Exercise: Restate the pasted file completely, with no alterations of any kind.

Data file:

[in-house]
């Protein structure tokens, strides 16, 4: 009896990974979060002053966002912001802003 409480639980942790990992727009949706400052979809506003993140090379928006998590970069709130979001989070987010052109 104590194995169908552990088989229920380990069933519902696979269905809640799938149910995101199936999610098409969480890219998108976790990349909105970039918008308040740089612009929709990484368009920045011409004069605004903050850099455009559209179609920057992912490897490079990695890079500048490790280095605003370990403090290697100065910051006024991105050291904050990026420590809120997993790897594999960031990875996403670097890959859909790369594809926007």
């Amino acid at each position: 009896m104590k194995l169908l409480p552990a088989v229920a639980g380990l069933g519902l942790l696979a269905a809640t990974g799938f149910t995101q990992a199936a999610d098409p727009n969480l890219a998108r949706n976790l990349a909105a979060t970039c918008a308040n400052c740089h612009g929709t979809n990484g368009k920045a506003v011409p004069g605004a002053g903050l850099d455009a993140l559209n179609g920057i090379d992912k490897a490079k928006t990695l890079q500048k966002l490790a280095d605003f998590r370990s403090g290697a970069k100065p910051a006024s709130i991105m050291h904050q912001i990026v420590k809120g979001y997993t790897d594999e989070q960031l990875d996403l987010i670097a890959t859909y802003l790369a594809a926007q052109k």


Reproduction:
[in-house]
């Protein structure tokens, strides 16, 4: 009896990974979060002053966002912001802003 409480639980942790990992727009949706400052979809506003993140090379928006998590970069709130979001989070987010052109 104590194995169908552990088989229920380990069933519902696979269905809640799938149910995101199936999610098409969480890219998108976790990349909105970039918008308040740089612009929709990484368009920045011409004069605004903050850099455009559209179609920057992912490897490079990695890079500048490790280095605003370990403090290697100065910051006024991105050291904050990026420590809120997993790897594999960031990875996403670097890959859909790369594809926007």
């Amino acid at each position: 009896m104590k194995l169908l409480p552990a088989v229920a639980g380990l069933g519902l942790l696979a269905a809640t990974g799938f149910t995101q990992a199936a999610d098409p727009n969480l890219a998108r949706n976790l990349a909105a979060t970039c918008a308040n400052c740089h612009g929709t979809n990484g368009k920045a506003v011409p004069g605004a002053g903050l850099d455009a993140l559209n179609g920057i090379d992912k490897a490079k928006t990695l890079q500048k966002l490790a280095d605003f998590r370990s403090g290697a970069k100065p910051a006024s709130i991105m050291h904050q912001i990026v420590k809120g979001y997993t790897d594999e989070q960031l990875d996403l987010i670097a890959t859909y802003l790369a594809a926007q052109k």